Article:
18. D. C. Choi, J. Y. Lee, E. J. Lim, H. H. Baik, T. H. Oh, and T. Y. Yune, “Inhibition of ROS-induced p38MAPK and ERK activation in microglia by acupuncture relieves neuropathic pain after spinal cord injury in rats,” Experimental Neurology, vol. 236, no. 2, pp. 268–282, 2012. View at Publisher · View at Google Scholar · View at Scopus
  19. J. A. Black, L. Nikolajsen, K. Kroner, T. S. Jensen, and S. G. Waxman, “Multiple sodium channel isoforms and mitogen-activated protein kinases are present in painful human neuromas,” Annals of Neurology, vol. 64, no. 6, pp. 644–653, 2008. View at Publisher · View at Google Scholar · View at Scopus
  20. L. D. Cesare Mannelli, C. Ghelardini, A. Toscano, A. Pacini, and A. Bartolini, “The neuropathy-protective agent acetyl-l-carnitine activates protein kinase C-γ and MAPKs in a rat model of neuropathic pain,” Neuroscience, vol. 165, no. 4, pp. 1345–1352, 2010. View at Publisher · View at Google Scholar · View at Scopus
  21. C. K. F. Lima, R. M. Silva, R. B. Lacerda et al., “LASSBio-1135: a dual TRPV1 antagonist and anti-TNF-alpha compound orally effective in models of inflammatory and neuropathic pain,” PLoS ONE, vol. 9, no. 6, Article ID e99510, 2014. View at Publisher · View at Google Scholar · View at Scopus
  22. D. J. Marcus, M. Zee, A. Hughes et al., “Tolerance to the antinociceptive effects of chronic morphine requires c-Jun N-terminal kinase,” Molecular Pain, vol. 11, no. 1, article 34, 2015. View at Publisher · View at Google Scholar · View at Scopus
  23. C. J. Young, P. Kihyun, and B. K. Young, “Inhibition of mitogen-activated protein kinases phosphorylation plays an important role in the anti-nociceptive effect of pregabalin in zymosan-induced inflammatory pain model,” Biological and Pharmaceutical Bulletin, vol. 37, no. 10, pp. 1694–1698, 2014. View at Publisher · View at Google Scholar · View at Scopus
  24. X.-L. Ding, Y.-H. Wang, L.-P. Ning et al., “Involvement of TRPV4-NO-cGMP-PKG pathways in the development of thermal hyperalgesia following chronic compression of the dorsal root ganglion in rats,” Behavioural Brain Research, vol. 208, no. 1, pp. 194–201, 2010. View at Publisher · View at Google Scholar · View at Scopus
  25. Y. Zhang, Y.-H. Wang, H.-Y. Ge, L. Arendt-Nielsen, R. Wang, and S.-W. Yue, “A transient receptor potential vanilloid 4 contributes to mechanical allodynia following chronic compression of dorsal root ganglion in rats,” Neuroscience Letters, vol. 432, no. 3, pp. 222–227, 2008. View at Publisher · View at Google Scholar · View at Scopus
  26. X.-J. Song, D.-S. Xu, C. Vizcarra, and R. L. Rupert, “Onset and recovery of hyperalgesia and hyperexcitability of sensory neurons following intervertebral foramen volume reduction and restoration,” Journal of Manipulative and Physiological Therapeutics, vol. 26, no. 7, pp. 426–436, 2003. View at Publisher · View at Google Scholar · View at Scopus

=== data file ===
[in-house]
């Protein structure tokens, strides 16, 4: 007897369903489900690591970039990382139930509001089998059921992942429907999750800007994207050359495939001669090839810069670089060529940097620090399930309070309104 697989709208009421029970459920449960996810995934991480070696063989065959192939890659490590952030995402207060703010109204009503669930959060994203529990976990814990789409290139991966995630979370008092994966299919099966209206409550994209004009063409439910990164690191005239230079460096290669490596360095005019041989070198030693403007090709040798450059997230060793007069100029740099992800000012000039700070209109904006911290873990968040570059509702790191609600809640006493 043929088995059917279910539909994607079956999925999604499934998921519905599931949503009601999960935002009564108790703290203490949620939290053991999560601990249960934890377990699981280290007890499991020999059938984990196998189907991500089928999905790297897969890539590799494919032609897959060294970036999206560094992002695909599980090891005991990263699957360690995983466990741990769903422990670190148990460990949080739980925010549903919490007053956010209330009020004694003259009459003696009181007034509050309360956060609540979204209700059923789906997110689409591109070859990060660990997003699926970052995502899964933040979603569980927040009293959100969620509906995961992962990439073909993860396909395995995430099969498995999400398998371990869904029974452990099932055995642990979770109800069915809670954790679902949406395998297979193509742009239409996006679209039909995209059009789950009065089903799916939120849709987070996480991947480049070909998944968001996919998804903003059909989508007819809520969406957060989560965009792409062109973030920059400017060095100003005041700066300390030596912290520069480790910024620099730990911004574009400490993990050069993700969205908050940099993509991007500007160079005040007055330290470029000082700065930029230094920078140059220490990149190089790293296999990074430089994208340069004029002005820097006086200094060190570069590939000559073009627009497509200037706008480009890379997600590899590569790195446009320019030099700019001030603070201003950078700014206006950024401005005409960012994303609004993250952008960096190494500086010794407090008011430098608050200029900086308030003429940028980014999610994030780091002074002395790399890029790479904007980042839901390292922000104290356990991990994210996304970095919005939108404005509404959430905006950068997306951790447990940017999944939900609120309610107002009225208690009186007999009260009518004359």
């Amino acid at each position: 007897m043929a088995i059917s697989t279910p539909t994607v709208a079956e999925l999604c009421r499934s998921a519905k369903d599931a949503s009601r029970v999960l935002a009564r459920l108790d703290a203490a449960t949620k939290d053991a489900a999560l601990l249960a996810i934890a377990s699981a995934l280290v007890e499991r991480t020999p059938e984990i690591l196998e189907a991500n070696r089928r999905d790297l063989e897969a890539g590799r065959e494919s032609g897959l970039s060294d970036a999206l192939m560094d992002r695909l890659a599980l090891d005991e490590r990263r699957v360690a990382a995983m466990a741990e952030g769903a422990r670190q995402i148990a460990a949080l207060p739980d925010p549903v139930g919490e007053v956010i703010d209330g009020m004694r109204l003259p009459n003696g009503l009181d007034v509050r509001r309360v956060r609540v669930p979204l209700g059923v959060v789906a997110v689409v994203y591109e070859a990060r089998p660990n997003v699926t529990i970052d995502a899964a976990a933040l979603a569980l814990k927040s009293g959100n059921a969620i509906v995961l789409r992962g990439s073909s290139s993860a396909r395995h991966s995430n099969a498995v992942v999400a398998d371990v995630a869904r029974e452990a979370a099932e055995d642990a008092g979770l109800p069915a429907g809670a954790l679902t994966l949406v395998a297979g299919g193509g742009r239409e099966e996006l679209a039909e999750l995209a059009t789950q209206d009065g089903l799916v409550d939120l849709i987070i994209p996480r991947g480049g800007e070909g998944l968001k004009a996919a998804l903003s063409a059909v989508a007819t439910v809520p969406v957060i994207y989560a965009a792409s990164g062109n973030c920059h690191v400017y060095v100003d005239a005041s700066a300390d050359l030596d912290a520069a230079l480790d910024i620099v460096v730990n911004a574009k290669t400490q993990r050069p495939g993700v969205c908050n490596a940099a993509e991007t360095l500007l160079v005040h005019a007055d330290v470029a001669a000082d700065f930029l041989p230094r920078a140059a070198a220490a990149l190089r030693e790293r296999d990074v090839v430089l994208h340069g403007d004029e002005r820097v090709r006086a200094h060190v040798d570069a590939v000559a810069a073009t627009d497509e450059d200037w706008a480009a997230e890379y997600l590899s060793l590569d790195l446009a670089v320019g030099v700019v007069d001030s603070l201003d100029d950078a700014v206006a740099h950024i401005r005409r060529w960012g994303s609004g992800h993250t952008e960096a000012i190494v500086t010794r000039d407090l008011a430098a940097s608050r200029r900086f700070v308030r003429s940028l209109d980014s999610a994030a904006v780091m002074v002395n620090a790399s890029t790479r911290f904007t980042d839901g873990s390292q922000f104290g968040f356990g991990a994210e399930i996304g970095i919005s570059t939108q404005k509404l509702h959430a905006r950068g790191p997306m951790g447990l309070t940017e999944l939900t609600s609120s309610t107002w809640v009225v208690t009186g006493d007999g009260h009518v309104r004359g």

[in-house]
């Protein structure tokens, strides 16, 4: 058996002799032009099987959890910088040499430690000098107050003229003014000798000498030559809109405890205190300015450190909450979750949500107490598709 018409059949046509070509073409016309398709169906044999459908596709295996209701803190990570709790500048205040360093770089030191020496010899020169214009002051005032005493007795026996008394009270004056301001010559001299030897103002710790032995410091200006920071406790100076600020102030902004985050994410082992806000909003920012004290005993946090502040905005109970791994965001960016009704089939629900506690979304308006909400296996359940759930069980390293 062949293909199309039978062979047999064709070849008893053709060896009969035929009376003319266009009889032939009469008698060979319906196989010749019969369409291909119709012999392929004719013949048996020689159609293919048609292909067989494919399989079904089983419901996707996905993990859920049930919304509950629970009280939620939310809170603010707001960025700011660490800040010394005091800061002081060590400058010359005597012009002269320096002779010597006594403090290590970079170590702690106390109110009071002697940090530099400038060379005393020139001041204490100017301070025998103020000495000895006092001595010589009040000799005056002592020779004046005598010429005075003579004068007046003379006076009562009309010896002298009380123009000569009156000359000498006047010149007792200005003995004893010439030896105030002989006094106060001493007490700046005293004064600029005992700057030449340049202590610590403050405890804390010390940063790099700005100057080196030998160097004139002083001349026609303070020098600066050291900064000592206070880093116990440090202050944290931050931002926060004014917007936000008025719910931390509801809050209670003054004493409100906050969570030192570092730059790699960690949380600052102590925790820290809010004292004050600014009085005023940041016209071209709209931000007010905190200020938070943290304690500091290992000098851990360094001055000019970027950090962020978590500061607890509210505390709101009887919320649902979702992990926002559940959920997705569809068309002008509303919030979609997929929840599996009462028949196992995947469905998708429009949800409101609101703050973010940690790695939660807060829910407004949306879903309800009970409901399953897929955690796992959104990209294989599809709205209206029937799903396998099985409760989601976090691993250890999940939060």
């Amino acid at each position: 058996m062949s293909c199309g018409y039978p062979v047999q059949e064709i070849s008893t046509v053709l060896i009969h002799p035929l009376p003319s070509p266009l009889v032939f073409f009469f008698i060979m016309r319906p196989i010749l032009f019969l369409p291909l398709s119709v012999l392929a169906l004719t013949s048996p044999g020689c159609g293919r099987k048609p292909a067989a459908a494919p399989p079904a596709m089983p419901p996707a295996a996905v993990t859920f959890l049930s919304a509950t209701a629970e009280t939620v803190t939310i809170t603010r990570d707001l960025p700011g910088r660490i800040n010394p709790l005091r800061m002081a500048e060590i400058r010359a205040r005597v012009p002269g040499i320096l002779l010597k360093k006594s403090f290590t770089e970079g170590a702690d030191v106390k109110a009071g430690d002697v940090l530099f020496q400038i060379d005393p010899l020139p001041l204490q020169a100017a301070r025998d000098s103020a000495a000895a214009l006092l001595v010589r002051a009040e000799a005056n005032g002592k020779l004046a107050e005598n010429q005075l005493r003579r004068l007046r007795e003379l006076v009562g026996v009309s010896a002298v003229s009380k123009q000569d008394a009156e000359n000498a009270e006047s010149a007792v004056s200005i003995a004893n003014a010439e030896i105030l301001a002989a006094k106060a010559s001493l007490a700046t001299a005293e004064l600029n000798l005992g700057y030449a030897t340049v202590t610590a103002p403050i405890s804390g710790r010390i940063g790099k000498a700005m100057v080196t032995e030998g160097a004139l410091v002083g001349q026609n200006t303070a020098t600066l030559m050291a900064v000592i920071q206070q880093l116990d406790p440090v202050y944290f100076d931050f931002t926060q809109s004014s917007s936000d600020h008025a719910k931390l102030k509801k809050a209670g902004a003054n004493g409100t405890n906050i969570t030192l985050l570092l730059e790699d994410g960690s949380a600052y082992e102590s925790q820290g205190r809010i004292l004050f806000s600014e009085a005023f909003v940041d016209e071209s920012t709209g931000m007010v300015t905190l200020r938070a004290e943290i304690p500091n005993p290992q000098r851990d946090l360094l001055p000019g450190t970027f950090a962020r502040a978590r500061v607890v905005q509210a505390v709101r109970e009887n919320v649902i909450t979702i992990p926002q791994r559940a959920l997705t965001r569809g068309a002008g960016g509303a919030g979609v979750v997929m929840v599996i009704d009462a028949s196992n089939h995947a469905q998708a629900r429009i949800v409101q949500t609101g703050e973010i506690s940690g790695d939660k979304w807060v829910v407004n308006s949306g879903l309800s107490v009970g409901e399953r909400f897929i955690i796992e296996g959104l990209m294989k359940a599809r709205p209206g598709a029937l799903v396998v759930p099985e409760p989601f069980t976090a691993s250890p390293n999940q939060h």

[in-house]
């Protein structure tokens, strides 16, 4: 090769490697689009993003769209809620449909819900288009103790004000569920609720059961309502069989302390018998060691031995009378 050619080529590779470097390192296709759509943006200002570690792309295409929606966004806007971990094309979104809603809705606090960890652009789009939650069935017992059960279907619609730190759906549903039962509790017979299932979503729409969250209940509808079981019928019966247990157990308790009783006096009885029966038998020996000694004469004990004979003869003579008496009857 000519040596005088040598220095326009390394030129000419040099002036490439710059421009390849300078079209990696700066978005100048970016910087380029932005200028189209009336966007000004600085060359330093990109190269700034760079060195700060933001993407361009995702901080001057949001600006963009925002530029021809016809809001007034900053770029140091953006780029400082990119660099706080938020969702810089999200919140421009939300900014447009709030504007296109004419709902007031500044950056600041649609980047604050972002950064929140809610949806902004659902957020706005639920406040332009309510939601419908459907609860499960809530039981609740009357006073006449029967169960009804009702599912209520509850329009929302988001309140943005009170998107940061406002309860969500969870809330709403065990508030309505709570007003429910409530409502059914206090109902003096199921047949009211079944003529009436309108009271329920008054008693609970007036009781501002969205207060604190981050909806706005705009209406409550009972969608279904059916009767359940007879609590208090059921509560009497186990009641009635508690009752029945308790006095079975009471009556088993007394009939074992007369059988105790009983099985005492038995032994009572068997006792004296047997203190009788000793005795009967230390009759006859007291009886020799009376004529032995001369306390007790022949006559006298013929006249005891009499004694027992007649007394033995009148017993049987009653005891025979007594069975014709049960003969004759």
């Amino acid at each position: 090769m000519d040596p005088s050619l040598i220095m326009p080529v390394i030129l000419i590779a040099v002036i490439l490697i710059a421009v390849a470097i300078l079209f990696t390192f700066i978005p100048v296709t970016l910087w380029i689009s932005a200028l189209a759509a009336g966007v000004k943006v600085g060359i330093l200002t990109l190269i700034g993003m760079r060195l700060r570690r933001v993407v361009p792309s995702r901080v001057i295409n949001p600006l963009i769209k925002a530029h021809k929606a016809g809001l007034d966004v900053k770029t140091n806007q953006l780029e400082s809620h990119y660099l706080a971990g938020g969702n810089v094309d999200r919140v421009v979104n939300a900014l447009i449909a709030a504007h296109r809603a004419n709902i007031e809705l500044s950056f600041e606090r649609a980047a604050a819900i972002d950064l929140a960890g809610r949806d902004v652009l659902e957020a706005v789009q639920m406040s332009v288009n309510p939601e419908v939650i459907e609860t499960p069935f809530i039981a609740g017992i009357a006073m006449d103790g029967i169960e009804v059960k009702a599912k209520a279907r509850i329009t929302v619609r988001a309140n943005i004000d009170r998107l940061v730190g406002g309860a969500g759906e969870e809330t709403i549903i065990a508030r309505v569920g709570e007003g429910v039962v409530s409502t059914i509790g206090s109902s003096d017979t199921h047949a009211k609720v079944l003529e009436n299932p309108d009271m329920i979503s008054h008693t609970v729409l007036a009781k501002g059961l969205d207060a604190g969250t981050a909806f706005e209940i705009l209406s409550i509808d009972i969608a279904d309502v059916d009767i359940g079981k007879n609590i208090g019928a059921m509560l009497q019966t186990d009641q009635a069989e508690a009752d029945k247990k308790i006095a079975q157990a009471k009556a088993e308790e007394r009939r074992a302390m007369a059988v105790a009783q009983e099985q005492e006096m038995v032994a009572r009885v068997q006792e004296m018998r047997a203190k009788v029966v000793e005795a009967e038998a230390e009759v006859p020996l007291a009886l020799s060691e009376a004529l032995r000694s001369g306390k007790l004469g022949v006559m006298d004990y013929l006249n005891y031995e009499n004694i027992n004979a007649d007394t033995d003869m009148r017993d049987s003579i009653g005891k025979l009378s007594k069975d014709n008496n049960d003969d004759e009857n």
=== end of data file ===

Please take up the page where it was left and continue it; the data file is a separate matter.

27. C. Ma, K. W. Greenquist, and R. H. LaMotte, “Inflammatory mediators enhance the excitability of chronically compressed dorsal root ganglion neurons,” Journal of Neurophysiology, vol. 95, no. 4, pp. 2098–2107, 2006. View at Publisher · View at Google Scholar · View at Scopus
  28. K. Ono and J. Han, “The p38 signal transduction pathway: activation and function,” Cellular Signalling, vol. 12, no. 1, pp. 1–13, 2000. View at Publisher · View at Google Scholar
  29. S. Kumar, J. Boehm, and J. C. Lee, “p38 MAP kinases: key signalling molecules as therapeutic targets for inflammatory diseases,” Nature Reviews Drug Discovery, vol. 2, no. 9, pp. 717–726, 2003. View at Publisher · View at Google Scholar · View at Scopus
  30. T.-J. Tseng, Y.-L. Hsieh, and S.-T. Hsieh, “Reversal of ERK activation in the dorsal horn after decompression in chronic constriction injury,” Experimental Neurology, vol. 206, no. 1, pp. 17–23, 2007. View at Publisher · View at Google Scholar · View at Scopus
  31. Z.-Y. Zhuang, Y.-R. Wen, D.-R. Zhang et al., “A peptide c-Jun N-terminal kinase (JNK) inhibitor blocks mechanical allodynia after spinal nerve ligation: respective roles of JNK activation in primary sensory neurons and spinal astrocytes for neuropathic pain development and maintenance,” The Journal of Neuroscience, vol. 26, no. 13, pp. 3551–3560, 2006. View at Publisher · View at Google Scholar · View at Scopus
  32. R. D. Rose, H. R. Koerber, M. J. Sedivec, and L. M. Mendell, “Somal action potential duration differs in identified primary afferents,” Neuroscience Letters, vol. 63, no. 3, pp. 259–264, 1986. View at Publisher · View at Google Scholar · View at Scopus